In my review of the Mate 8 there were a lot of users in the comments section who still deemed the performance of the T880MP4 in the Kirin 950 unsatisfactory and uncompetitive. Unfortunately this view is the common widespread notion among most users and most media, and was one of main complaints of Huawei devices in the past. Today Huawei is able to compete at the top of the benchmarks, but at a rather ghastly hidden cost of efficiency and unsustainable power that is perfectly honest a lot harder to test and to communicate to users.

AnandTech is also partly guilty here; you have to just look at the top of the page: I really shouldn’t have published those performance benchmarks as they’re outright misleading and rewarding the misplaced design decisions made by the silicon vendors. I’m still not sure what to do here and to whom the onus falls onto. As long as vendors keep away from configuring devices with unreachable and unsustainable performance states on 3D workloads and keep within reasonable levels then the whole topic becomes a non-issue. If things don’t improve then we’ll have to have a hard look on how to handle these situations I’m considering simply no longer posting any GPU peak performance figures in device reviews and keeping them in separate more technical SoC pieces such as this one.

Overall I think we’re at a critical point in time for the mobile GPU landscape. Qualcomm currently holds such an enormous lead in performance, density and efficiency that other silicon vendors who rely on IP vendors for their GPUs are in a tight and precarious situation in terms of their ability to offer competitive products. I see this as a key catalyst as to why Apple has stated to planning to abandon Imagination as their GPU IP provider in upcoming SoCs and why Samsung has accelerated efforts to replace Mali and also introduce their in-house S-GPU maybe as early as 2019. Over the course of the next 2 years we’ll be seeing some exciting shake-ups of the SoC GPU space, that’s for sure.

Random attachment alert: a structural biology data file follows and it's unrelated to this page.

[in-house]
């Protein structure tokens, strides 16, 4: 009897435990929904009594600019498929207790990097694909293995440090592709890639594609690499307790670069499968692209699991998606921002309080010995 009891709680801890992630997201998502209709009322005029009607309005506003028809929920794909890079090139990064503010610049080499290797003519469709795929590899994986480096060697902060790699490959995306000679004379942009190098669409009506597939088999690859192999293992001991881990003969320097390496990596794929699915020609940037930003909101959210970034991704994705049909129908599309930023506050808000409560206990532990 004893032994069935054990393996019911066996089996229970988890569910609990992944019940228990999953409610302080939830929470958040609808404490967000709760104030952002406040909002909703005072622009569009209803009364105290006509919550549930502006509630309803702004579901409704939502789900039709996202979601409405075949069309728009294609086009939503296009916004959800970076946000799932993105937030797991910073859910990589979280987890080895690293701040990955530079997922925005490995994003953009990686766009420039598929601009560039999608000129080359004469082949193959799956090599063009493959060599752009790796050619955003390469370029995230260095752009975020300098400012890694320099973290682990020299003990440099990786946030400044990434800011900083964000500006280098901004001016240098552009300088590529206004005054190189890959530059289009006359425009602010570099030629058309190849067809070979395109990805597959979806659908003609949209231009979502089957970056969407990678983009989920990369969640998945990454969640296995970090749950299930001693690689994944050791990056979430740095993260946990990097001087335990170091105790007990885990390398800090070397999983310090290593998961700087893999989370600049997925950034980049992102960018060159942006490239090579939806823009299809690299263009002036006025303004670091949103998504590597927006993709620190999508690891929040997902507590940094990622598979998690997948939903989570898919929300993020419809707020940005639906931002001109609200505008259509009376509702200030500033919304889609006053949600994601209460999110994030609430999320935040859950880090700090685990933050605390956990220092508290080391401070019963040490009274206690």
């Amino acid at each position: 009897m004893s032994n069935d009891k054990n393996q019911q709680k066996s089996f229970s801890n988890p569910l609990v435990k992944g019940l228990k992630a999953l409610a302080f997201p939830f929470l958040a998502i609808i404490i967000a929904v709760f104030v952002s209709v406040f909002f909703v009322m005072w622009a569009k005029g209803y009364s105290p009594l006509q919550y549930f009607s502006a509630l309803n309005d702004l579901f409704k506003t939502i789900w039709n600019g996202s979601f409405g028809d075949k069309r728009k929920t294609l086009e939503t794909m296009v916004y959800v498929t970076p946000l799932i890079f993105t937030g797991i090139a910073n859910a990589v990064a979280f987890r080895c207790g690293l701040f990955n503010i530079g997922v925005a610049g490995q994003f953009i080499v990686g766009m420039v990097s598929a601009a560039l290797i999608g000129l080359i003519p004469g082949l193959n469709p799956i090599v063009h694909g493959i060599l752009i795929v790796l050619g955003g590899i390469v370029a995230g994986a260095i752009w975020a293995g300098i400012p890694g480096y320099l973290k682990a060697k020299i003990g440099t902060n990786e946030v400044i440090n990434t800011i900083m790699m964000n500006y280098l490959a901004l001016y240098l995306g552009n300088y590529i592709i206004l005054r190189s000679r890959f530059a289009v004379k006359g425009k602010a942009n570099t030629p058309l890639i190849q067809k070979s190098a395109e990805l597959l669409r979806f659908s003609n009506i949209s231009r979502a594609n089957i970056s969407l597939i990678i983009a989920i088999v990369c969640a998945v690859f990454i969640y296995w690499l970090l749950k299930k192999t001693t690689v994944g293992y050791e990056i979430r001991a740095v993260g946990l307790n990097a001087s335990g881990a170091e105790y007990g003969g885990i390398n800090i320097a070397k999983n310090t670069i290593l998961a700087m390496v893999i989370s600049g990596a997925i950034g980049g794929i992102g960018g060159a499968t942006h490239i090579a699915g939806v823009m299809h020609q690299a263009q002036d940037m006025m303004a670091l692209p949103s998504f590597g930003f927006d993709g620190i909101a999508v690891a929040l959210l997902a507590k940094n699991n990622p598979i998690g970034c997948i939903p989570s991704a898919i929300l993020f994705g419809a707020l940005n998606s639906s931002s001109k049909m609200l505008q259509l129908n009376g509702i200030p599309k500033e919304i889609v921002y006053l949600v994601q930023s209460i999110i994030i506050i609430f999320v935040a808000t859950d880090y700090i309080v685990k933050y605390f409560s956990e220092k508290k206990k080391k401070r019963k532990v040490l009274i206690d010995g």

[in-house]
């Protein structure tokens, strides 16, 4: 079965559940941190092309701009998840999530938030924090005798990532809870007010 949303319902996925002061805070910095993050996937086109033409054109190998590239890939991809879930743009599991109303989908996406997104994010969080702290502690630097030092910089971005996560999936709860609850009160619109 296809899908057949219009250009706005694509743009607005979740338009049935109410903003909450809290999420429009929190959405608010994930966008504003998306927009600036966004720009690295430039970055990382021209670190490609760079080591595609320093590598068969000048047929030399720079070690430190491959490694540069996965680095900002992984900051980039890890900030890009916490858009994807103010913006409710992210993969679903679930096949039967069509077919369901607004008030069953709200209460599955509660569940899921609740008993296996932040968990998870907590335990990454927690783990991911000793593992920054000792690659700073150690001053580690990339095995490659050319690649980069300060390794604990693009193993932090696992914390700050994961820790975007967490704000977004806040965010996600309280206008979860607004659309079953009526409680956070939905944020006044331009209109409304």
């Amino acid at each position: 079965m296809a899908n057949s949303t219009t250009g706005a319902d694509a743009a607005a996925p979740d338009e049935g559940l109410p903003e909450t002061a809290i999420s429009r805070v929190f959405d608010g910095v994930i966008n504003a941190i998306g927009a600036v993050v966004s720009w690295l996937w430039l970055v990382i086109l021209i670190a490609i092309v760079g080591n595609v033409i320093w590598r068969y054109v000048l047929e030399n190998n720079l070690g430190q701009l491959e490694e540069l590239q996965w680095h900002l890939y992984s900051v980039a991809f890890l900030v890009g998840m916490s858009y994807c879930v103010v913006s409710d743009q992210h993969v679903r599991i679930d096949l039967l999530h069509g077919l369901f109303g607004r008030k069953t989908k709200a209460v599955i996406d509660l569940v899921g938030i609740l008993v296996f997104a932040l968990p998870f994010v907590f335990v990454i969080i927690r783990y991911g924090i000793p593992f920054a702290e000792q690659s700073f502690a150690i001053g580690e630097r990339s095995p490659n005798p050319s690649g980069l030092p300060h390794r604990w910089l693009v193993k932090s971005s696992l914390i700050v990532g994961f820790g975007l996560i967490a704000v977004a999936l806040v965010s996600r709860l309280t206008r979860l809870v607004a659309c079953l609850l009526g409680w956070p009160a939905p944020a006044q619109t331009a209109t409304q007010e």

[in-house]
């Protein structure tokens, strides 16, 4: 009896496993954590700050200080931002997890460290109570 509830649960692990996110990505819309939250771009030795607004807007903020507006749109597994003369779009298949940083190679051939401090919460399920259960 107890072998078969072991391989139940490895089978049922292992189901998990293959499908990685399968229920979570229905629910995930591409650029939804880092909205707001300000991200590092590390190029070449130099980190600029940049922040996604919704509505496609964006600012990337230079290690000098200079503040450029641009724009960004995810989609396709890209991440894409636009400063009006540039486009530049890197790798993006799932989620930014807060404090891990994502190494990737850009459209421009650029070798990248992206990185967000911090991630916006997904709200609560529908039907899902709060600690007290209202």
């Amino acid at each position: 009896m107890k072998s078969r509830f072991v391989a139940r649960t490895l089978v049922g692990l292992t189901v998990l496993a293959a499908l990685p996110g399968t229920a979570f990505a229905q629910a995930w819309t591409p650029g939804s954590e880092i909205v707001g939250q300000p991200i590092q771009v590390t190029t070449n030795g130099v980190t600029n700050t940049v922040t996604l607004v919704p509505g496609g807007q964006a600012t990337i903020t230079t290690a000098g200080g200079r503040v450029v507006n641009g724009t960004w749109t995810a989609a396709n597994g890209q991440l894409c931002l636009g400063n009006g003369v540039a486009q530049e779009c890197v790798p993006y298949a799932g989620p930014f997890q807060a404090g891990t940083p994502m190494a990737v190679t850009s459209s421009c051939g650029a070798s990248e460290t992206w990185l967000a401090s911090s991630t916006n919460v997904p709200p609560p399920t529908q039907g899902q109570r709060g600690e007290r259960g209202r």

SPEC2006 - The Results An Introduction to Neural Network Processing
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  • HStewart - Monday, January 22, 2018 - link

    One thing I would not mind Windows for ARM - if had the following

    1. Cheaper than current products - 300-400 range
    2. No need for x86 emulation - not need on such product - it would be good for Microsoft Office, email and internet machine. But not PC apps
    Reply
  • StormyParis - Monday, January 22, 2018 - link

    But then why do you need WIndows to do that ? Android iOS and CHromme already do it, with a lot more other apps. Reply
  • PeachNCream - Monday, January 22, 2018 - link

    It's too early in the Win10 on ARM product life cycle to call the entire thing a failure. I agree that it's possible we'll be calling it failed eventually, but the problems aren't solely limited to the CPU of choice. Right now, Win10 ARM platforms are priced too high (personal opinion) and _might_ be too slow doing the behind-the-scenes magic necessary to run x86 applications. Offering a lot more battery life, which Win10 on ARM does, isn't enough of a selling point to entirely offset the pricing and limitations. While I'd like to get 22 hours of battery life doing useful work with wireless active out of my laptops, it's more off mains time than I can realistically use in a day so I'm okay with a lower priced system with shorter life (~5 hours) since I use my phone for multi-day, super light computing tasks already. That doesn't mean everyone feels that way so let's wait and see before getting out the hammer and nails for that coffin. Reply